Louisville Magazine

APR 2019

Louisville Magazine is Louisville's city magazine, covering Louisville people, lifestyles, politics, sports, restaurants, entertainment and homes. Includes a monthly calendar of events.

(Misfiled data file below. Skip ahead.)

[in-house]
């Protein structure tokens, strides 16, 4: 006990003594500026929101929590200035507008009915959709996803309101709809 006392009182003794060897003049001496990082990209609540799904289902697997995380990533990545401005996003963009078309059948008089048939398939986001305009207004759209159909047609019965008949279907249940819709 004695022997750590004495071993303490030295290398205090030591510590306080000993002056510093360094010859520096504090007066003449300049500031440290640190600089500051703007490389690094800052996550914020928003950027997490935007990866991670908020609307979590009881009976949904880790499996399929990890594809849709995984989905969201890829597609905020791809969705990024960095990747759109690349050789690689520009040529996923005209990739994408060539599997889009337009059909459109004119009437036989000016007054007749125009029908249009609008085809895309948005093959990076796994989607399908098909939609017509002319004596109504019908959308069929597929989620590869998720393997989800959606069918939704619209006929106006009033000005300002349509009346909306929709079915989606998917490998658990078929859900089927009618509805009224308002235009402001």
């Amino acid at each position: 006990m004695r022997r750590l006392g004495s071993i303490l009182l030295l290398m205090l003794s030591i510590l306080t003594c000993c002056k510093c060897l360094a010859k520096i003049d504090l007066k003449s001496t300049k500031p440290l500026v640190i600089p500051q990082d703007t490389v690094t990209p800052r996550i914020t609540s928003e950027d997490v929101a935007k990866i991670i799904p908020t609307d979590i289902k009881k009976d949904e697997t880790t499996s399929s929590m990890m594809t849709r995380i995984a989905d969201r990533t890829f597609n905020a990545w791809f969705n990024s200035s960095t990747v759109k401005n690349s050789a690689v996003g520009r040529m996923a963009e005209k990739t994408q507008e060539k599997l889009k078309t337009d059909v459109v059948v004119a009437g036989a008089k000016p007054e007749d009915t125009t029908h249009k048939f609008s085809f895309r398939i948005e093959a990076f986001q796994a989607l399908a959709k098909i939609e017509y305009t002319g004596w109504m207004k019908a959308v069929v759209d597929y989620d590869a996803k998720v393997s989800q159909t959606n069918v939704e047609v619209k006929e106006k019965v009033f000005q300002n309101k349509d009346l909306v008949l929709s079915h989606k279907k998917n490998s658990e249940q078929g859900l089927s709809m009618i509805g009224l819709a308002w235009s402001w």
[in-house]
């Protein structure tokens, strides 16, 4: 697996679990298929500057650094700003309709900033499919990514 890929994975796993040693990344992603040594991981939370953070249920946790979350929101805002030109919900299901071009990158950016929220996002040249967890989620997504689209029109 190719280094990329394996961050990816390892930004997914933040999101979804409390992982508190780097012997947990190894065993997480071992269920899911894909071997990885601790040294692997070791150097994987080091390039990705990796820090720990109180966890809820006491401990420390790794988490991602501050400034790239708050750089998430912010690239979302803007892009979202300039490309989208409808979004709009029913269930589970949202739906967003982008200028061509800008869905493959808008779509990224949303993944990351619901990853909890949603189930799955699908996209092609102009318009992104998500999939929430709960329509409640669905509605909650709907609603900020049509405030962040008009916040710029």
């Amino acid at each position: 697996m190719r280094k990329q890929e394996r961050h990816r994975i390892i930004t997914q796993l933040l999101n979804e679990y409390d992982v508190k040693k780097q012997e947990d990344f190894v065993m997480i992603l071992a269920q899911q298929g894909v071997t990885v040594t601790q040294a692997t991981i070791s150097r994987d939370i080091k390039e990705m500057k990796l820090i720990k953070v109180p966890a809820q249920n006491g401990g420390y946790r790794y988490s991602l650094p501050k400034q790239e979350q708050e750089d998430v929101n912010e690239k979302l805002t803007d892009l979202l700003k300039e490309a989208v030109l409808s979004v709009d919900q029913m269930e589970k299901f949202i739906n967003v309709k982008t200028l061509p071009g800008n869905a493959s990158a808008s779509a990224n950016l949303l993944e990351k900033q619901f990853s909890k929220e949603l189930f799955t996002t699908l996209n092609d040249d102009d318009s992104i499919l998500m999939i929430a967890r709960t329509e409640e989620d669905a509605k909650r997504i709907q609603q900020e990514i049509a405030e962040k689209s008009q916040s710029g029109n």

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102 LOUISVILLE MAGAZINE 4.19 en came the December day that, if Rocky had regrets, he would ponder on restless nights. ere were people. More than usual, but that happened sometimes. ere was the hay, just like always. But one thing was different. He saw it. Julia saw it. But Chocolate didn't think twice, if she even noticed the temporary corral. And in she walked behind Julia's baby, Blaze, followed by her own little one, April. Julia was so frightened, not even her baby could entice her to feed. But there was Chocolate, head down, munching away; Chocolate, who Karen called Rocky's main squeeze, al- ways the first mare on the mountain to have a baby each year. Rocky couldn't let her go. He couldn't leave her. And while little Blaze tiptoed back out to his mother, the stallion stepped into the corral. en the gate closed. It held firm against his pushing and jumping. He was trapped. Now he cannot see the horizon. He can only see the sullen gray bowl of sky above Shelbyville. He cannot see more than treetops above the horizontal slats of the tall fence encircling him. He sees the woman in the center. He watches her warily from beneath his long, tangled fringe of mane. His every muscle tenses as he waits to learn what happens next in a life suddenly notable for its losses. Julia and Blaze were left behind. Chocolate has vanished. e baby, April, has too. For the first time in his life, he is alone. He trembles. He peers at the woman in the center of the round pen. She holds a long pole that ends in an orange triangle of cloth, wet from a constant drizzle only slightly more substantial than fog. She flicks her wrist, the flag snaps like a rifle shot, and Rocky runs. "is is a little bit showing him how I'm in charge," Mary Rose Cissell says as she stands beneath a white sky, her black cowboy hat sheltering the dark curls of her ponytail from the misty drizzle. Mary Rose clicks her tongue. e stallion startles, shuf- fling his feet in panic before trotting away. But his trot doesn't last, and he soon slows and stops. is time, she snaps the orange flag; he trots faster in the confines of the round pen, moving longer before slowing. Now she takes a few steps in his direction, and he's off again and trotting. She's talking nonstop as she urges him on, explaining her process, keeping him moving. For most of his life, Rocky has been in charge. When he brought his mares and babies through the crowd of 70 horses on Ruff-N-Tuff, the other horse bands moved aside. Mary Rose says with horses, it's all about which horse can get the others to move. Now she's moving him. "I want to show him I'm the dominant one in this situation and earn his trust through that leadership." e nanoparticle drizzle turns every hard edge on the Antioch Road farm fuzzy and vague. Barns, houses and trees lie behind a gauzy veil. Mary Rose, 24 on this day in December 2017, is tall and lean, in cowgirl regalia, except, perhaps, for the maroon-red nail polish. She wears a green neckerchief held in place by a shiny scarf slide bigger than an old silver dollar. Embossed on its surface — the brightest thing for miles — is a cowgirl riding a bucking horse. She does not want to be that cowgirl. It's exactly what she's hoping to avoid as she brings Rocky under her influence. Although Mary Rose and her closest friend, April Harvey, captured the black stallion nine days earlier, it was only yesterday that she brought him to Allday Farm, where her business, Dark Horse Training Center, leases barns and paddock space. Rocky spent his first eight days off the mountain in makeshift quarantine at a Kentucky Humane Society facility near Simpsonville. Now he must learn to live with humans. Mary Rose has experience training feral horses, twice taking on wild mustangs for a challenge in which trainers have 100 days to make a Western horse from federal Bureau of Land Management lands rideable. But the Kentucky moun- tain horses are different, she says. She has already invested a year training another feral Kentucky mountain stallion (now gelding) named Dante, this one from a strip job in Knott County in eastern Kentucky. And she often talks about what she views as the mistakes she made working with that crafty blue-roan horse. She's still figuring out how to best help a horse trust a species that has proven itself so damnably untrustworthy. Up on the mountain, the horses saw the best and the worst of humans. When the horses on the Ruff-N-Tuff strip job in Floyd County were starving, Dwight Slone made a plea on Facebook, asking anyone who had ever enjoyed watching the mountain horses to come to their rescue. Many responded and made donations, Karen Slone says. e Slones had been feeding the horses out of their own pocket and with their own hay. at was humans behaving well. But too often, humans behave badly. ere was the guy who came up the mountain and urged 16 of the tamest horses into a trailer, carting them away. "He sold them to somebody," Karen says. Where they went, no one knows. "ey were some nice horses. It was done before anybody knew anything about it. at got us started trying to keep an eye on them, make sure nothing bad happened." But bad things kept happening to the 54 remaining. ey found one tame mare dead. ey don't know what killed her. It could have been natural causes. e Sunday before they found her body, she was fine. Someone shot another horse — one of the many abandoned pets — in the shoulder; the Slones engineered her rescue, but the shoul- der proved so shattered, she was euthanized. Karen named one of the sweetest colts Leroy. He was a copper-red horse with a white star blaze on his face, maybe two years old. "You can love on him," she says. "You can pet him all over. My husband could even pick up his feet. I was actually starting to work with him with a halter." Leroy would follow them around. One day, a drunk tried to sell Leroy to her for $300. "Show me proof he's yours," she told him. Not long after, they found Leroy had been lassoed. e loop was stuck up near his ears, and the rope dragged along behind him so that other horses stepped on it. e once friendly colt was now flighty and frightened. It took the Slones months to get Leroy to approach again. When he finally came near, it took two more weeks and the enticement of a salt block to get the rope off. "We would hold food in one hand and try to rub his face up to his ears to get the rope. If you touched the rope, he would run," Karen says. "We went every day trying to get that rope off." "Brett is as close to a horse whisperer as anyone I've ever seen," Phyllis says. "When Brett trained Callie, the first couple times he came, he walked into the stall, leaned against the wall, pulled down his hat and crossed his arms and waited." Phyllis thought, "I'm paying this guy to stand here?"